Hey everyone! We’re working on ramping up new content for Paleblue.blog, and part of that effort will be live-blogging about episodes from the new series Cosmos: A Spacetime Odyssey. I’ll try to give my thoughts and – when I have them – insights to the astrobiology community that has led to some of the discoveries the show discusses.
9:01 I love the intro, with a very clear nod to Sagan and the original series. Also, the graphics package looks unbelievable. That’s one of the things I’m really looking forward to here.
9:02 There’s definitely a “hipstimatic” feel to a lot of this right now. Again, I think this is about connecting the past to the future. (For those that want to see the original series the show and I are referencing, you can watch episodes on Hulu and Netflix… and probably from your local library.)
9:03 Who do I write to get permission to use the graphics from the intro credits in a future talk? No, I’m not joking…
9:04 The “ship of the imagination” is what Sagan used to travel through time and space as well. This is a direct reboot.
9:05 Hey look – science! It comes with pictures of “Earth 250 million years ago…” and “… 250 million years from now.” Excellent renditions of how plate tectonics has moved the continents around, and continues to do so today.
9:07 We’re touring the SS now… Were those some nice real images from NASA missions sprinkled in?
9:08 – The images of Jupiter’s clouds are simply stunning. (I wish I could give y’all a screencap). And yes Saturn’s rings are made of lots and lots and lots and lots of tiny moons.
9:10 That record on Voyager is real.
9:13 You can follow @NASA for some of the actual pictures that the eye candy in the show is based on…
9:13 “The Oort cloud.” Note that it’s a sphere around the system… not just another ring of things on the same plane.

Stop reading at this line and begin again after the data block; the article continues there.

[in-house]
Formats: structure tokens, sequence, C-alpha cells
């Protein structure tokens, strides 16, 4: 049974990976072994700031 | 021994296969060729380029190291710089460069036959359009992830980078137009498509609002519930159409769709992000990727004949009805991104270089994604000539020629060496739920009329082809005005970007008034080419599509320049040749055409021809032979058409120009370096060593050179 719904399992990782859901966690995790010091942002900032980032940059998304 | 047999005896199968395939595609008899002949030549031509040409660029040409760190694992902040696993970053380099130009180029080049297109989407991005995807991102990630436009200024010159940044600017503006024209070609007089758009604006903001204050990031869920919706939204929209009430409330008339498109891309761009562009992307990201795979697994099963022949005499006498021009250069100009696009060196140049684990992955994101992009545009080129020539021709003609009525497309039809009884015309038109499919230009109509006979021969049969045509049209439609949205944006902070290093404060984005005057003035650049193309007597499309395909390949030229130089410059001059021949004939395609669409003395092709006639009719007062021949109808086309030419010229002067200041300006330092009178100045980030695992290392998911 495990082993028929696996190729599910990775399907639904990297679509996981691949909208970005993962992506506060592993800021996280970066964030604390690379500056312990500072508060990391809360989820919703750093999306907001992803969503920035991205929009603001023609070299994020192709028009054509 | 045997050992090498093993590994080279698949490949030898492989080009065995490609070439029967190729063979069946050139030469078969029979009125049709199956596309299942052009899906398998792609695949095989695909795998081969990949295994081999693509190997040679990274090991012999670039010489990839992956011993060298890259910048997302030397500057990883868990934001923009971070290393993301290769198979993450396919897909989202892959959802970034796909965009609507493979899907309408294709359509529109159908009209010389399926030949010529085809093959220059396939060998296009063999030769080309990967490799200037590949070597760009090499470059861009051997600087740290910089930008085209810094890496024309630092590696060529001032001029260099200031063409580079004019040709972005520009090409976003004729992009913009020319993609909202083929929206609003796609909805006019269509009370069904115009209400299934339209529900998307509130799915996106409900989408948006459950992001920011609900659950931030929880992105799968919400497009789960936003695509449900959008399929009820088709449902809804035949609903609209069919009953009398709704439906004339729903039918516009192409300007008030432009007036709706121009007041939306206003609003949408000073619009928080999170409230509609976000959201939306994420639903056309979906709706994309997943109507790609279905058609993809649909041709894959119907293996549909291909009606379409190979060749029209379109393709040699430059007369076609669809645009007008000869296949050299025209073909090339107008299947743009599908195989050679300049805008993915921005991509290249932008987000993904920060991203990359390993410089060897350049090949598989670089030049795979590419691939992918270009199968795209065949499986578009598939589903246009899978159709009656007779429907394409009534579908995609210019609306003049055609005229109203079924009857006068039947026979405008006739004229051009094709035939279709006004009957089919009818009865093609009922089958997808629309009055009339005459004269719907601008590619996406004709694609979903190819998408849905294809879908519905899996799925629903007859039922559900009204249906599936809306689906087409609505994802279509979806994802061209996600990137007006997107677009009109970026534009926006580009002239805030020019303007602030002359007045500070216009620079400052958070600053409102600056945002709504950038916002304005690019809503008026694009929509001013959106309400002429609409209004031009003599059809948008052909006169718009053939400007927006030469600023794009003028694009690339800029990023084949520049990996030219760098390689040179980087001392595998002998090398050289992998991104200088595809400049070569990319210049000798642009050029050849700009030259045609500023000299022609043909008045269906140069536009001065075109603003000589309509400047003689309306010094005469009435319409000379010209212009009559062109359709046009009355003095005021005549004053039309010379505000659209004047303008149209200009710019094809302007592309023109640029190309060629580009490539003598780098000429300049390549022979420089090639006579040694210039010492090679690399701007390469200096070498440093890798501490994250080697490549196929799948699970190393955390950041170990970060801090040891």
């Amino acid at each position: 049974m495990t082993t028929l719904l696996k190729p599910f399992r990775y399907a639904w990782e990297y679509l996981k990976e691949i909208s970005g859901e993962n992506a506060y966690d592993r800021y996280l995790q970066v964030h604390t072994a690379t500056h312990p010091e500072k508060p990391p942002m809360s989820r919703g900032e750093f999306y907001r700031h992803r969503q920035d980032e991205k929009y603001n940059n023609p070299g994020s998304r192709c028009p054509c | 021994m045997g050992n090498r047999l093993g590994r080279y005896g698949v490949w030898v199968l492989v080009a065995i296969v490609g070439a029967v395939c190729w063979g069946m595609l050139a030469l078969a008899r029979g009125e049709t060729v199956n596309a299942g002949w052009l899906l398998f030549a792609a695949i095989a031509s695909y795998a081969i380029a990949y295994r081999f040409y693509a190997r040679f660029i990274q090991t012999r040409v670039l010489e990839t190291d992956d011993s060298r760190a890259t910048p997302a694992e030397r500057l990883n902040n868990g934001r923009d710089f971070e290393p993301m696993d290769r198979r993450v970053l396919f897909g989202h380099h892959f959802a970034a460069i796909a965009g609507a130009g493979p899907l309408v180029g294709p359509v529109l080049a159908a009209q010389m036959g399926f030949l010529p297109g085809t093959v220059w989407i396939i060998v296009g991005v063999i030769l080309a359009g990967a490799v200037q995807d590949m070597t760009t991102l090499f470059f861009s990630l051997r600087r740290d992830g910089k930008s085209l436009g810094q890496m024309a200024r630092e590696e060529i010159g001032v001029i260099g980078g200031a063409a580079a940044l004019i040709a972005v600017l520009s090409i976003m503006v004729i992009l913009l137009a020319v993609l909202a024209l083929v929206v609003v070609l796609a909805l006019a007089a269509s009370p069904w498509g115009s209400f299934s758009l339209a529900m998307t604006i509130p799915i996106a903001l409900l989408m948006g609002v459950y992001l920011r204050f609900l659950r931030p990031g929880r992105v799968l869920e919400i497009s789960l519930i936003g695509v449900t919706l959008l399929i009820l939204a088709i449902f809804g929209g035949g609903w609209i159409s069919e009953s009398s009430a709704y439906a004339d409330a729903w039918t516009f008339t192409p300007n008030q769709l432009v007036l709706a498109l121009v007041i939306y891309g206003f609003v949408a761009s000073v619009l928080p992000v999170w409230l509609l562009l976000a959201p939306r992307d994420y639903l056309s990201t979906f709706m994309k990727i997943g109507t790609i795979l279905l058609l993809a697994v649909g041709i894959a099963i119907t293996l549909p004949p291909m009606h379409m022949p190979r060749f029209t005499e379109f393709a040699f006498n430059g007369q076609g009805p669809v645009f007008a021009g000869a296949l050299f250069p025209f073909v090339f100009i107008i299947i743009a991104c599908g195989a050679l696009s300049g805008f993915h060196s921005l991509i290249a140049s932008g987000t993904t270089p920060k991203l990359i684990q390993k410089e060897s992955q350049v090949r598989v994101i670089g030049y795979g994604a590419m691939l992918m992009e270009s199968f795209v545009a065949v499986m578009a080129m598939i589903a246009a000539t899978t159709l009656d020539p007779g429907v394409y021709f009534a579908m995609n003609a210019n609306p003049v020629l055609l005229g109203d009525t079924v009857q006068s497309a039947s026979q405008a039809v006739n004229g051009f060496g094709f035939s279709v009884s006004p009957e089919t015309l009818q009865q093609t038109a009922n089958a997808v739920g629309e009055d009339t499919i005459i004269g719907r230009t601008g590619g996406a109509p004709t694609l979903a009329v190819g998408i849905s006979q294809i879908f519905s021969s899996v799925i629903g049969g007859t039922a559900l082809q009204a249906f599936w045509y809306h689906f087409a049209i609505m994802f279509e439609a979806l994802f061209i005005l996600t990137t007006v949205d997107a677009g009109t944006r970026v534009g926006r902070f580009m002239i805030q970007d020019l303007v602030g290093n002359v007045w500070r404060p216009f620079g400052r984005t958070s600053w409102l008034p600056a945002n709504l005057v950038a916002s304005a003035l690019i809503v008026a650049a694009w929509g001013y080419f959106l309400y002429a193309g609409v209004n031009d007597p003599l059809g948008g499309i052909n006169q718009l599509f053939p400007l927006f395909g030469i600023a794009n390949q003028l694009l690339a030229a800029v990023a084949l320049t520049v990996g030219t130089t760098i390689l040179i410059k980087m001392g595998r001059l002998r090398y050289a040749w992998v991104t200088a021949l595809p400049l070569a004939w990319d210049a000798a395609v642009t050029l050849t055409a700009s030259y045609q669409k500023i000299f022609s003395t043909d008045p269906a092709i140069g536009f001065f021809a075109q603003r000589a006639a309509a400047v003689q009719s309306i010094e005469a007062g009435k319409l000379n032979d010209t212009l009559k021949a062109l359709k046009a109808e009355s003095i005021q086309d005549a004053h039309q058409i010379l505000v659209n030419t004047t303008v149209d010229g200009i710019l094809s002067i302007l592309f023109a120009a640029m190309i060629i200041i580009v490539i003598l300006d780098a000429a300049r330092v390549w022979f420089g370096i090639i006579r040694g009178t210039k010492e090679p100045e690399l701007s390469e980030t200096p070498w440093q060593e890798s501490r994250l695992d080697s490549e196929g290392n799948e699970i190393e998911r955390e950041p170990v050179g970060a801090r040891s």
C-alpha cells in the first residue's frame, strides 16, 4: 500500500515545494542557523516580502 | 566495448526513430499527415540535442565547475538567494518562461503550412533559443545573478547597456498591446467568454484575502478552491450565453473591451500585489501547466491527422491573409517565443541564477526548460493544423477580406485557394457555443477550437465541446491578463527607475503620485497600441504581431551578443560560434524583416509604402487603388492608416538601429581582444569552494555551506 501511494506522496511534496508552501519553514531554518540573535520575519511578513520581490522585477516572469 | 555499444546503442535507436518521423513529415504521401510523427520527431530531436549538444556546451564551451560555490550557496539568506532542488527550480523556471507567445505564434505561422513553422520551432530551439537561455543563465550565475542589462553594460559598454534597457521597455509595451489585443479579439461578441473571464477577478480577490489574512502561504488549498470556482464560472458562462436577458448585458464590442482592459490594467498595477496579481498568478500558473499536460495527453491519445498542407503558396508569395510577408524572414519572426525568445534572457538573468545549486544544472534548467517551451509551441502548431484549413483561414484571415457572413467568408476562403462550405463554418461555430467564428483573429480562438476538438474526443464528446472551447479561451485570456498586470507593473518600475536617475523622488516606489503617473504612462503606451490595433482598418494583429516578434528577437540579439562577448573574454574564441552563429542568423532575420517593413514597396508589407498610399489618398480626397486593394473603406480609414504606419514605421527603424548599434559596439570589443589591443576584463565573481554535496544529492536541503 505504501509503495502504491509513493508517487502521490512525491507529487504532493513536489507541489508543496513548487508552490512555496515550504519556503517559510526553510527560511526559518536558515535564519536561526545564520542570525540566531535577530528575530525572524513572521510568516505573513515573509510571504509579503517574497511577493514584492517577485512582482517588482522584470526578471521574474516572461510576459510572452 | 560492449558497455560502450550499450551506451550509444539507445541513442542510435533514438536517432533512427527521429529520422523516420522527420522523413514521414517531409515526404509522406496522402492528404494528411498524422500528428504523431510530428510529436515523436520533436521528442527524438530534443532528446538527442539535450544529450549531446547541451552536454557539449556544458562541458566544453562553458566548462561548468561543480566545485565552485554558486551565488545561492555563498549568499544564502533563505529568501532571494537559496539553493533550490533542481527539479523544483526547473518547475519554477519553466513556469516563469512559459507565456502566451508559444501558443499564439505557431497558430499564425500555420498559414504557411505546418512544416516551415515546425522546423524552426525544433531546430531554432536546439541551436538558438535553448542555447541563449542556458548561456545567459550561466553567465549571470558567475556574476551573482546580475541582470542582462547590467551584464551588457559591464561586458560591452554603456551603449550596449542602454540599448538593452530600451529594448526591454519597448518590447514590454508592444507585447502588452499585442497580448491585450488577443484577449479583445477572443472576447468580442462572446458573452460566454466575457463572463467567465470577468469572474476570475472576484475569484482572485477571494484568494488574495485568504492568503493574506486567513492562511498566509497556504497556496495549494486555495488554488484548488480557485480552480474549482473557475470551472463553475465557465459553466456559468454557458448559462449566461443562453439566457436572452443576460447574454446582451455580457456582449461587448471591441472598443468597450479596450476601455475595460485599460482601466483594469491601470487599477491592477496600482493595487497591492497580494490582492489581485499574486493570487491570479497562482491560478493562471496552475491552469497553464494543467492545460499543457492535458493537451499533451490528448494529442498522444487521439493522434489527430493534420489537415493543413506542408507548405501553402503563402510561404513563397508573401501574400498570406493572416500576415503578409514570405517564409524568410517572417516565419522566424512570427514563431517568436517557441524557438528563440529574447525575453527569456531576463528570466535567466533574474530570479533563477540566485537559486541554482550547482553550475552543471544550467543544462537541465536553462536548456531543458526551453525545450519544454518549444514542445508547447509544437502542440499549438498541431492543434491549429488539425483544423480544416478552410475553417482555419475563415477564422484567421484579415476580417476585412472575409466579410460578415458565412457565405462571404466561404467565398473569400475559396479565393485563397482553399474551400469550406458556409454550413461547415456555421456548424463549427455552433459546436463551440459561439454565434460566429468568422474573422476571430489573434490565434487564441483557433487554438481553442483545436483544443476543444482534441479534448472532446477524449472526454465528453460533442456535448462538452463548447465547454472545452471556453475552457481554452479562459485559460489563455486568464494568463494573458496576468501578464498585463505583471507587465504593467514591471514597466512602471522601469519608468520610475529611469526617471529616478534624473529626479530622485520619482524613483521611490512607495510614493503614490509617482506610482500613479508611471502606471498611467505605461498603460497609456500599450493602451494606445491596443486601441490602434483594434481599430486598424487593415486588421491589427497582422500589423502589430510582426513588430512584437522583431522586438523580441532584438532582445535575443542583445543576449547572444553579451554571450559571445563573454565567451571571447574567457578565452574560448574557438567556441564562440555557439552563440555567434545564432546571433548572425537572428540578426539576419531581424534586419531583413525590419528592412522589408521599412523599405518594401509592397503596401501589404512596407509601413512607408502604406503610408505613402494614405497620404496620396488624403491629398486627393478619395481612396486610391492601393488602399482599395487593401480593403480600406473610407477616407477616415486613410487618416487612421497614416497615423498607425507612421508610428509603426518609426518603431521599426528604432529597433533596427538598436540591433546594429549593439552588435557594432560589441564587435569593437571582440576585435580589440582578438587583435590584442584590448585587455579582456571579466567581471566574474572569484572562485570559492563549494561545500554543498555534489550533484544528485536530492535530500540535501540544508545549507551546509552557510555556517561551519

9:15 Rogue planets: yes, they’re a thing. (We think. Well, we’re pretty pretty darn sure.)
9:17 @neiltyson now doing the zoom-out to give perspective thing. Always shockingly impressive, isn’t it?
9:21 When we return from the commercial break, we’ll see one of the best things in #Cosmos: some great science history.
9:23 One of my brilliant colleagues, Aki Roberge, just posted that she thinks they did an artists’ rendering of something from a paper of hers back in 2006. These folks did their homework…
9:24 Bruno was a religions, stubborn, and determined man. We’re seeing that here. #cosmos
9:26 Perhaps the tweet of the night, right here:
— tariqjmalik (@tariqjmalik) March 10, 2014
9:27 Glad to see the tradition of the history of science, and the struggle of scientists against fundamentalists being carried on here.
9:37 hey look! I figured out how to get some images into this post… check it out:
— Astrobiology (@astrobiology) March 10, 2014
9:39 More info/imagery on the night-side images of Earth.
— NASA Goddard Images (@NASAGoddardPix) March 10, 2014
9:43 Insights on Bruno from PaleBlue.blog’er David Grinspoon:
Actually Bruno was put to death more for belief in the occult, satanism, etc. His (non evidence based) vision of cosmos was not so crucial.
— David Grinspoon (@DrFunkySpoon) March 10, 2014
9:44 “We. Are. Starstuff.” One of the classic quotes from the original series.
9:46 “boom goes the planetary dynamite.” … and that’s the story of how the Moon formed. #cosmos
9:47 When Sagan did the original #cosmos some scientists thought we would have figured out the Origin of Life by now. It’s still a deep mystery.
9:48 By the way, there’s some great video of the original series here, autotuned. ITS AUTOTUNED GUYS. http://symphonyofscience.com/
9:52 By the way, (Twice in a row? Really, Shawn?) these ads you see from government contractors aren’t just fluff. A LOT of the work @NASA does is with these private partners.
9:56 It’s Sagan! I don’t think his effect on a whole generation of scientists can be understated #cosmos
9:59 That personal story from @neiltyson on #CarlSagan is how a generation of planetary scientists/astronomers feel, though we never met him.
10:00 Whew! That was the quickest hour I’ve had in a while. Fantastic job by Neil DeGrasse Tyson, Seth McFarlane, and the crew. And a thank you to the generations of scientists, engineers, and philosophers that have made this all possible. Carl Sagan, first and foremost amongst them… for tonight.
10:01 Lots of people out there are concerned this didn’t go deep enough and went to fast. Relax. This was essentially “the preview episode.” They went over everything today…. very quickly. Hopefully they’ll go back and dive into this stuff in more detail going forward.
10:02 I’ll leave you all with a tweet from Neil:
The good thing about Science is that it's true whether or not you believe in it.
— Neil deGrasse Tyson (@neiltyson) June 14, 2013
10:08 See you all next week! Looks like the topic will be evolution. Should be fun.